According to John Maxwell in his book 21 Qualities of a Leader, we create “character” every time we make a choice. Okay. So, think of your list of character traits. Mine would include persistence, proactivity, integrity, devotion, spirituality, optimism, and fairness. On the dark side, I would also include impatience, abrasiveness, decisiveness, and pettiness. I’m also a “fixer,” but I’m not quite sure if that is one trait or a bunch thrown together to explain why I must fix things.
If I buy into what Maxwell is saying, then all of these traits were created by the choices I made. You mean I wasn’t born this way? I didn’t inherit these traits from my parents? More likely, I learned these traits from my parents. They modeled the ways in which they handled life’s situations, I watched, and I made similar decisions. As we grow into adolescence, we begin disagreeing with some of our parents’ methods and start making some of our own choices.
I think confusion comes from not knowing the difference between personality and character. Several studies have shown that our personalities are pretty much set by age five. The personality is the range of different characteristics and qualities a person has. It is who we seem to be; who we present to the world. It can change over time, but those changes don’t come because of pressure from society.
When we refer to character, however, we are talking about who we really are… the part of us that stays hidden from society…. that inner voice that helps us make decisions. This is mental or moral behavior that definitely requires validation from society, and it is absolutely learned. Oddly enough, though, once learned, it doesn’t really change within us.
So, as I set out to teach leadership traits to my students, one might ask, “Why bother if character traits don’t really change in a person?” This is true… but unlike personality, the character traits aren’t set by age five. I’m trying to ensure that a child’s introduction to that character trait involves the best qualities of leadership so that the choices made are good ones. That is worth my time!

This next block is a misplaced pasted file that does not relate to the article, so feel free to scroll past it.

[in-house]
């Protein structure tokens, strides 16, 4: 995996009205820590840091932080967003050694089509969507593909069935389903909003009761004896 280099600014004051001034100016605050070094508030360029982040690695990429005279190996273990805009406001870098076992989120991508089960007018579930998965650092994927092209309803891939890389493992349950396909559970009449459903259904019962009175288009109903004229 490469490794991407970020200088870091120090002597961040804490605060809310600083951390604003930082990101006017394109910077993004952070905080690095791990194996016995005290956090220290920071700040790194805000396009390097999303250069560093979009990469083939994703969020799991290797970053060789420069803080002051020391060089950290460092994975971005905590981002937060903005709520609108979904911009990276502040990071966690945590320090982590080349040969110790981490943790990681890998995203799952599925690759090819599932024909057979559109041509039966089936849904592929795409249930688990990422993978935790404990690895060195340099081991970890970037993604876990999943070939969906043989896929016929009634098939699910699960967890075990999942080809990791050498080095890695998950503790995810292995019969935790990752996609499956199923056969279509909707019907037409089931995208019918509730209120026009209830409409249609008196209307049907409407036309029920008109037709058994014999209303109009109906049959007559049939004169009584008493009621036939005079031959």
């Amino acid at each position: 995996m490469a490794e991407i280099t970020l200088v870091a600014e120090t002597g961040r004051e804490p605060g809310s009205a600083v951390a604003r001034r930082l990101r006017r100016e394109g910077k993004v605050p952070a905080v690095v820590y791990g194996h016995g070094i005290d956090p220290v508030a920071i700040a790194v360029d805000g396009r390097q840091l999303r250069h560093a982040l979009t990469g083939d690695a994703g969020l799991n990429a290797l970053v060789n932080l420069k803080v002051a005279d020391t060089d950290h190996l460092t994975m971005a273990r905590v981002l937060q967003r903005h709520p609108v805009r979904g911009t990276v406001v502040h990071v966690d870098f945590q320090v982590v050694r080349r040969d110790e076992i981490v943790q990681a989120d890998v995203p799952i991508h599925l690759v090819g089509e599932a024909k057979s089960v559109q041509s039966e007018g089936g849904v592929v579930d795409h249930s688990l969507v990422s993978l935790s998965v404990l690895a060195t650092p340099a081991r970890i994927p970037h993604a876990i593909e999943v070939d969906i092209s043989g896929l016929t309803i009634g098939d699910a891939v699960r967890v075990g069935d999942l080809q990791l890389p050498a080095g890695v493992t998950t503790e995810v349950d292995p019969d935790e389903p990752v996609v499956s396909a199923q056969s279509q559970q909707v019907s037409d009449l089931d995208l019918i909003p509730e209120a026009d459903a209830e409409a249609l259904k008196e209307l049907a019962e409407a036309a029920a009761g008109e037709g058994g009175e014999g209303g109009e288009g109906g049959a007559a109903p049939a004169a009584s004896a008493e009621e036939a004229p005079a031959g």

The next twenty-one TriOpinion blogs are going to go hand-in-hand with the leadership traits we are teaching at our school that week. This first one is obviously character, and in teaching character, I am going to be asking kids to look at the way they make choices. I’m going to encourage students to make the best choices and to stay away from choices that are good to some people and bad to other people. Leaders cannot afford to perform in those gray areas due to the amount of scrutiny under which leaders perform!
As parents of gifted children, I want you to understand that your child is prone to self-advancement, even if that self-advancement is only a way to get out of required work. Most gifted kids live in the “gray area” of choices. Your gifted child wants to engage you on why a particular choice is wrong, and he will often times manipulate the situation until you are feeling like you almost saying the same thing he is. In my time of working with gifted children, I have debated everything from whether or not grades are an adequate measure of worth to whether or not I am allowed to “assign” genders. (I don’t feel as if I’m “assigning” them, but I have been told otherwise!) There is truth in both sides of the debate, but the gifted child’s goal isn’t necessarily truth; more often than not, it’s just “rattling you”! If you know that going in, though, the debate can become enjoyable and instructional. I happen to enjoy a good discussion. It keeps me thinking. Sometimes my opinions have been changed on a subject. Never my character, though. The decisions I make are always in line with my character. And here we are, full circle.
So, Parents, if you want your child to develop positive character traits, you must teach them to him. This requires questioning your child about decisions. How did you come to this decision? Was this the best choice, or is there another possibility? Have you hurt others by making this choice, or is this a win/win? Getting our children to think through a decision and its consequences is the first step to helping them become good leader. And the good news is that, once you instill good character, it will stay!